Saturday, July 31

Smothering Brass with Brown Sauce: Nine Unusual Spring Cleaning Tips from Readers | Life and Style

Beat the rugs on the snow

This is a method I learned from my Austrian mother-in-law for cleaning rugs and small rugs. Place them upside down on fresh snow and beat them well with a cane rug beater. Then hang from a fence (or a children’s swing), remove any snow that is still clinging to the rug or rug, and let it dry. You will see that the patch of the floor where the carpet was placed will be quite black. I realize that this method will not be an option for everyone, but in Scotland (where I am from) it is particularly effective. Evelyn Zisch, retired, Austria

Lemon cleaning.
Photograph: Jens Rother / Getty Images / iStockphoto

Use lemon on quartz

Cut a lemon in half and rub it over any tea stains on a quartz countertop. Lemon easily removes stubborn stains and does not damage quartz. Christabel Harley, teacher, Brighton

Unblock with Crocs

Long hair (mine and my two daughters) and dog hair (spaniel) is notorious for clogging our carpets, and so is the vacuum cleaner. To remove myself, I simply slip on an old pair of rubber Crocs, and with a vigorous motion up and down the carpet, any loose hair comes out in mounds, no need to get on my hands and knees. Foolproof and satisfying! Kate Harris, proofreader, Leeds

Croc in.
Croc in. Photography: Cristina Fumi / Alamy

Leave baby powder on the stains.

If you spill oily food on your clothing, carpet, or upholstery, scrape the pieces off with a butter knife or spoon and then pile baby powder on the stain. Leave on for at least 12 hours, then apply the powder to the fabric with your fingers and leave it for another 12 hours, minimum, or as long as you like. The powder will extract the oil from the fibers of the fabric. You can then brush, vacuum, or shake off the remaining dust, and in most cases, you won’t even have to wash the item. Works especially well on men’s ties. Rebecca Agar, housewife, London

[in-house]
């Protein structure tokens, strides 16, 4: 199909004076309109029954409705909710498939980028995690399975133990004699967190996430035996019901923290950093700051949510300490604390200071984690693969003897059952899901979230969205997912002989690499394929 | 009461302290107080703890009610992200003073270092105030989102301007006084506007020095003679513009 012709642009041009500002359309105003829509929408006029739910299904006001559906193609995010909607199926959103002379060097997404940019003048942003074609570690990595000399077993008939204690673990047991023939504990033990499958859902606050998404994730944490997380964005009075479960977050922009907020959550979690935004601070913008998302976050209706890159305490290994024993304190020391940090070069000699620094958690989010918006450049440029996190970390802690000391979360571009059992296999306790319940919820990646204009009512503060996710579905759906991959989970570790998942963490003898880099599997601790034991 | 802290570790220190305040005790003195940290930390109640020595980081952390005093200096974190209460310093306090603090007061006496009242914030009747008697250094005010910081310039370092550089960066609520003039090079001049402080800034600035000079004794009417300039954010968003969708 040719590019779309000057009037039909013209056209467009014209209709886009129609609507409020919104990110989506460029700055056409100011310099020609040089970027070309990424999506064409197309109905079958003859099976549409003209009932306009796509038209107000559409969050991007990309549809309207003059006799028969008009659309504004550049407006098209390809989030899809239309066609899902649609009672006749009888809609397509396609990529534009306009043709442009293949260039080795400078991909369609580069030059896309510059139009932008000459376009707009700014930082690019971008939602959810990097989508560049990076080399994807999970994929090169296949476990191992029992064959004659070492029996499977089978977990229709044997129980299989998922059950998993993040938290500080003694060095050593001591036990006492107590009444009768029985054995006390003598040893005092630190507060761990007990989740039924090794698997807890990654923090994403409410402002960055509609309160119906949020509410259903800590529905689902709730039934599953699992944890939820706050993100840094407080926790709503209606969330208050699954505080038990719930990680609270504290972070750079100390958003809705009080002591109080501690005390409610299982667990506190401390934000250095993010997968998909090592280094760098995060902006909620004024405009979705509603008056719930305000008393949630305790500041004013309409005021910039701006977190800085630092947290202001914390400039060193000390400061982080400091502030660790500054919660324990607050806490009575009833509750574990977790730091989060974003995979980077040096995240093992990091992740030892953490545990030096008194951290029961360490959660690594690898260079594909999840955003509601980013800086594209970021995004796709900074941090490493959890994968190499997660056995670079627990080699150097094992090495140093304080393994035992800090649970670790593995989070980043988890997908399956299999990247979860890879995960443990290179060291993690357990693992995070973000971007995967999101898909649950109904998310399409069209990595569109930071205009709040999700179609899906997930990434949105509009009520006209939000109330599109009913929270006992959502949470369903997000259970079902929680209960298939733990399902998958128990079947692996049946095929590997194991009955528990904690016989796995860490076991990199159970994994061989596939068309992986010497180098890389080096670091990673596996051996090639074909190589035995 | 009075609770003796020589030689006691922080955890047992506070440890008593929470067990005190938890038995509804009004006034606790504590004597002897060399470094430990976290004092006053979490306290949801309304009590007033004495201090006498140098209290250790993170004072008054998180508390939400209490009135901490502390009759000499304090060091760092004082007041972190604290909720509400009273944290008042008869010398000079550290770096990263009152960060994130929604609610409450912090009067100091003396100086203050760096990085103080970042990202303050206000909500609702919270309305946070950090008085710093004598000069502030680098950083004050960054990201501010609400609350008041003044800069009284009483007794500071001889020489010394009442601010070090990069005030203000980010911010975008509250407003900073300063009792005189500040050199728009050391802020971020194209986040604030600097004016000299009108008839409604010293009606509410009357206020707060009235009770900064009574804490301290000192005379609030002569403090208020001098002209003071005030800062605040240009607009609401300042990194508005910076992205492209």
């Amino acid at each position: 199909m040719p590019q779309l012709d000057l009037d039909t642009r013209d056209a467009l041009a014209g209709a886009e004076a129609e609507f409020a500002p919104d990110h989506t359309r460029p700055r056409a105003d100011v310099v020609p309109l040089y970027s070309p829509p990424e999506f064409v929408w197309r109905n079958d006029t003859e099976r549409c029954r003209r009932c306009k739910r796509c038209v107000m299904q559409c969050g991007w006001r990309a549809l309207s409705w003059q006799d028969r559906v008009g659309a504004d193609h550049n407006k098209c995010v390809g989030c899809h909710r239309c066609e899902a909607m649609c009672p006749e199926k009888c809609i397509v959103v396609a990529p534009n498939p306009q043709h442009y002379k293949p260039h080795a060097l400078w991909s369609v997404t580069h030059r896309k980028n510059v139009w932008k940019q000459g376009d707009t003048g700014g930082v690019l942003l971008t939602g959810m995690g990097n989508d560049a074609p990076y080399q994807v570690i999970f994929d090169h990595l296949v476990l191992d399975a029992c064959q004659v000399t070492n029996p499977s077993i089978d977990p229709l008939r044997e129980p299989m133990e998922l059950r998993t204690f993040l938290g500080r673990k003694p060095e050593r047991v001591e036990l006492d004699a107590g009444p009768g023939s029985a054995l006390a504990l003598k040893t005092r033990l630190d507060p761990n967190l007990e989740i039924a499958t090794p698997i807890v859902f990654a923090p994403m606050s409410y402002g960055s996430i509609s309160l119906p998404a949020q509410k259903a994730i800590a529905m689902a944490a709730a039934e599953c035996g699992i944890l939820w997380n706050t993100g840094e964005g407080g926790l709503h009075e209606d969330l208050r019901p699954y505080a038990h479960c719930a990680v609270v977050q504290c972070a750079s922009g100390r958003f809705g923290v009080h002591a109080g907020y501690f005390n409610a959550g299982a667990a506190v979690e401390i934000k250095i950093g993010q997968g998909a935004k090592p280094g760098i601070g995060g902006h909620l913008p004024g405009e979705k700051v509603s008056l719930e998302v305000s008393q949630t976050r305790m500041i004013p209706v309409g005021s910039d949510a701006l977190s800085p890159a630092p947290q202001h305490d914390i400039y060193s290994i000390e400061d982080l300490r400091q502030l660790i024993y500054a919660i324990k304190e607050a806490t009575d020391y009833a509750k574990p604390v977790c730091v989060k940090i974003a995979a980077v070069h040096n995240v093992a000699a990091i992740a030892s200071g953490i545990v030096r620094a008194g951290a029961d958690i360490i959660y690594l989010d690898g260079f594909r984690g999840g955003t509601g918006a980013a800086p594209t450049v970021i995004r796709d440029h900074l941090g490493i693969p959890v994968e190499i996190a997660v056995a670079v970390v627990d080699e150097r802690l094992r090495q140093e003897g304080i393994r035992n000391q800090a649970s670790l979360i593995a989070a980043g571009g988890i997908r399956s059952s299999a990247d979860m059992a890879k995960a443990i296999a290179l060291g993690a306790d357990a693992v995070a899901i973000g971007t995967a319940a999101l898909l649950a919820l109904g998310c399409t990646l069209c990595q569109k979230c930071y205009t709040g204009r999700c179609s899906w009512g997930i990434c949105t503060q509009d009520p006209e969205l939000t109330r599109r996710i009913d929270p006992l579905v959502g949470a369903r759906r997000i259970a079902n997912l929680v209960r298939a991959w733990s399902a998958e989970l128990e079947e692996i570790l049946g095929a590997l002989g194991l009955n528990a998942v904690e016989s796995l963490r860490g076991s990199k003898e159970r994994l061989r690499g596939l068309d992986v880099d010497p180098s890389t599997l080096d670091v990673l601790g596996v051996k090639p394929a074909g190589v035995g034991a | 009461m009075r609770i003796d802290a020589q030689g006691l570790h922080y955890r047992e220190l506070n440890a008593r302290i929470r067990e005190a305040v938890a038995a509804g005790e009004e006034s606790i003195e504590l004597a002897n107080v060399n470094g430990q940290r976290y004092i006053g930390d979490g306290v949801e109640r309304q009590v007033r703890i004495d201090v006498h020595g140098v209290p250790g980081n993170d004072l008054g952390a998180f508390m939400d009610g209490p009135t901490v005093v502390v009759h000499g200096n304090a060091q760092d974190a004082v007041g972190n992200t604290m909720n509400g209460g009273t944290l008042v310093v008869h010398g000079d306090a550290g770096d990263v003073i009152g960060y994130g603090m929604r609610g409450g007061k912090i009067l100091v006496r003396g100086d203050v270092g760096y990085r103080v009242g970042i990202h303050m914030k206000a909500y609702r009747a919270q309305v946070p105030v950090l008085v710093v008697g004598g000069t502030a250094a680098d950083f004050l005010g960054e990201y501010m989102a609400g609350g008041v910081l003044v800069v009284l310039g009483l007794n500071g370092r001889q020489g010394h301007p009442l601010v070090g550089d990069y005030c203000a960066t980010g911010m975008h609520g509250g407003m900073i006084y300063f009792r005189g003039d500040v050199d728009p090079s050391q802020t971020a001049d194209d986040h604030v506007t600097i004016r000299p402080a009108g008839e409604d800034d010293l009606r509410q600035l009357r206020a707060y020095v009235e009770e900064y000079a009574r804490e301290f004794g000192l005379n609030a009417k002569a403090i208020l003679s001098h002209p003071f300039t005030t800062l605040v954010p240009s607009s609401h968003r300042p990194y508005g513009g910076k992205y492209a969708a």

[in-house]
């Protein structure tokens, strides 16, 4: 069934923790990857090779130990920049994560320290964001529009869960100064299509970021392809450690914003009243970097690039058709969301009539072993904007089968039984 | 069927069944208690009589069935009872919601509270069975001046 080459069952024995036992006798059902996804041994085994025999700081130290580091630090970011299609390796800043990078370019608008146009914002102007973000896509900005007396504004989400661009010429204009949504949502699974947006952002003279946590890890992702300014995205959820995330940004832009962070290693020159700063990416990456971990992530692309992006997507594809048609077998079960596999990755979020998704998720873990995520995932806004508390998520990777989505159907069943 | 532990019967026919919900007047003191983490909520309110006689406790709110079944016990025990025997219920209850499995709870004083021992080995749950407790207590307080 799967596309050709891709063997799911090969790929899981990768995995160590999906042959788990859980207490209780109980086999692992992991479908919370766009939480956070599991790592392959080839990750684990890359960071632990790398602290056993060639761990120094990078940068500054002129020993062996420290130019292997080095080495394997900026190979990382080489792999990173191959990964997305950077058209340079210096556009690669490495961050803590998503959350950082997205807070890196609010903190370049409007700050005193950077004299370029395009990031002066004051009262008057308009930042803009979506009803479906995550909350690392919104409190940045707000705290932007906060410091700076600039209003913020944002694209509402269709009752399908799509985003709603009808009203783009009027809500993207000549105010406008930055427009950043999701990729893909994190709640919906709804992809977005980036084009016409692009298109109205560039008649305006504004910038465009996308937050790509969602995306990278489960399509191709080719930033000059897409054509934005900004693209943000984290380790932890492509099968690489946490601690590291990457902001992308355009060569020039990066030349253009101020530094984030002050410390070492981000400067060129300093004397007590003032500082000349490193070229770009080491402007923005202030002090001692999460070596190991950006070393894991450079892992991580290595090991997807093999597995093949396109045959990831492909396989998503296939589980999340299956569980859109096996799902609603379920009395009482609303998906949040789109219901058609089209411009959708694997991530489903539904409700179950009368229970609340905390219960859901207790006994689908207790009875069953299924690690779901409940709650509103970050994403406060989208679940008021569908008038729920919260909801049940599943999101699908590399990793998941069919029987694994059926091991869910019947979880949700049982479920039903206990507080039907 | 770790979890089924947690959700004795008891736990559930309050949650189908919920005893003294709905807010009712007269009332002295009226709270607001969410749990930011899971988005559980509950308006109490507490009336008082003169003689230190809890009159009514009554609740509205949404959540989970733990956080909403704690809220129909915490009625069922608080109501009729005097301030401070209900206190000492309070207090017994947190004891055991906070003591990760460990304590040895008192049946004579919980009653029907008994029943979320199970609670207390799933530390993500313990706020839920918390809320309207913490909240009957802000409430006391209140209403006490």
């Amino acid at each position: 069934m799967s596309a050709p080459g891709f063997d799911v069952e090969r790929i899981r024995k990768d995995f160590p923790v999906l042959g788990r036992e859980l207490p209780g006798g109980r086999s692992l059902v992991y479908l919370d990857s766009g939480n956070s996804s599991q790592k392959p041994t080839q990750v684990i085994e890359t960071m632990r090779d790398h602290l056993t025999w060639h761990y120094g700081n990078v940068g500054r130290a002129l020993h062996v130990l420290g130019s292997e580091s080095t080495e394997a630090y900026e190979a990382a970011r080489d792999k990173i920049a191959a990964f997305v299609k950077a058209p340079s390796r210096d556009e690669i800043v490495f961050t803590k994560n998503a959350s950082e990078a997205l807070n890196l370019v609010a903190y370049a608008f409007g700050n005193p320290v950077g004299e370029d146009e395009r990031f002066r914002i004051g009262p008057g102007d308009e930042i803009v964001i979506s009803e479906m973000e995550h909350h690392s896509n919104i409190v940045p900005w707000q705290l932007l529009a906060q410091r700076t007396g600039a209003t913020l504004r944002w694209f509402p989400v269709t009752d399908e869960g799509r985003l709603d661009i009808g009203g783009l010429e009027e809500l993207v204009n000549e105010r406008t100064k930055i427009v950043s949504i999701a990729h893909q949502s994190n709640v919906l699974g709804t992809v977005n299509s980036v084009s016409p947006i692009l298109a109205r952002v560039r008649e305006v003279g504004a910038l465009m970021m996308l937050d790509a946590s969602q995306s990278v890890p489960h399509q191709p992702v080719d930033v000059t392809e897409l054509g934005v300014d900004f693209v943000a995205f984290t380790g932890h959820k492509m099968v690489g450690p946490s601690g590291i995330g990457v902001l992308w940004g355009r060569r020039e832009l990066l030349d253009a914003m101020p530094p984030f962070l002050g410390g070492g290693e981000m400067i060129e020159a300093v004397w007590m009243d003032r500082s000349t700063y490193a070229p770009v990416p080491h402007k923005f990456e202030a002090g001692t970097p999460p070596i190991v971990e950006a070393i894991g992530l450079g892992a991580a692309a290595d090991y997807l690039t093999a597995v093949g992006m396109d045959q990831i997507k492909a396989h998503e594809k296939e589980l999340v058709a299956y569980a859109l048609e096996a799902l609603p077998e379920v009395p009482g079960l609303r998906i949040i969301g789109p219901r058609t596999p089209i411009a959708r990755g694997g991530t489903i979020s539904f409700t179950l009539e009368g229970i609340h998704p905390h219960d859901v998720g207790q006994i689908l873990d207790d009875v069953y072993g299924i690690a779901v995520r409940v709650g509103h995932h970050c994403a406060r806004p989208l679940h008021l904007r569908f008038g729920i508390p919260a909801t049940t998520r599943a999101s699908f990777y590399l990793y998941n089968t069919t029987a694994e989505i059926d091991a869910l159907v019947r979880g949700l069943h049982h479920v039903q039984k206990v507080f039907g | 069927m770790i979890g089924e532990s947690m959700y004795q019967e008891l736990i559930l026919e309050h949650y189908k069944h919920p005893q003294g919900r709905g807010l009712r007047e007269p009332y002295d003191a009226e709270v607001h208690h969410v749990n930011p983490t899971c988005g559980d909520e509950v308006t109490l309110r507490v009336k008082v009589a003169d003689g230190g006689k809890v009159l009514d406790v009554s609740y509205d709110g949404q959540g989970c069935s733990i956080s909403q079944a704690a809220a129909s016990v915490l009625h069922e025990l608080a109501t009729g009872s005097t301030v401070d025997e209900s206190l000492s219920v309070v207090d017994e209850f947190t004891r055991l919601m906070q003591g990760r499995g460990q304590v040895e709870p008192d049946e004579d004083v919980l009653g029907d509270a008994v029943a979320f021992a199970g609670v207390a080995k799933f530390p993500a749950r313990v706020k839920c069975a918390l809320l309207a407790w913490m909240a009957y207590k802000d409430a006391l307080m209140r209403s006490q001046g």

Clean the plants with milk

I always clean the leaves of the plants with a cloth soaked in milk. This keeps mealybugs out and makes the leaves nice and shiny. Carolyn, Research Scientist, Oxford

Patio cleaning.
Photograph: itman__47 / Getty Images / iStockphoto

Sprinkle patios with washing powder

To clean a patio of concrete or stone slabs, use washing powder. Sprinkle a little on the surface, add a small amount of water and work with a stiff brush. Let it sit overnight, then rinse it off the next day. The bleach and surfactants in the powder release dirt and do a good job of destroying the light deposits of lichen and algae that darken the surface (although it is less effective on heavy lichen deposits, which appear to be impervious to most treatments ). Neil Hardy, Retired, Sussex

Frying the brass with brown sauce

To clean quickly and get a high shine, smother your brass and copper items with supermarket-priced brown sauce (which usually costs around 50 cents, much cheaper than most brass cleaners). Leave the sauce in for as long as you can tolerate the smell, 10 minutes to an hour. Then clean and polish. Caution: be prepared to never eat a butty of chips and brown sauce again. Anonymous, Cornwall

Cleaning the wood with olive oil

Olive oil is ideal for illuminating small wooden items in thrift stores; just lightly sand and wipe with the oil, let it sink in, then wipe off the excess. Let dry at room temperature for a few days before using. You don’t even have to sand all the varnish, it usually mixes up. Olive oil also rejuvenates old, dry leather belts. JM Jackson, mixed media artist, Seattle

Olive oil.
Photograph: dulezidar / Getty Images / iStockphoto

Clean the windows with a dishwasher.

I use liquid detergent for a lot of general household cleaning. We live in a Grade II listed Victorian building with single paned lattice windows. They are brittle and drafty, and the metal frame is warped, making it a real headache to clean. I clean them as little as possible, panel by panel, with a sponge and a dishwasher solution and warm water, gently drying as you go with a soft cloth. If I’m feeling brave, I spray them with a vinegar-based window cleaning solution and gently buff. I’m not sure whether the Conservatives would approve of it or not. Lucy, England

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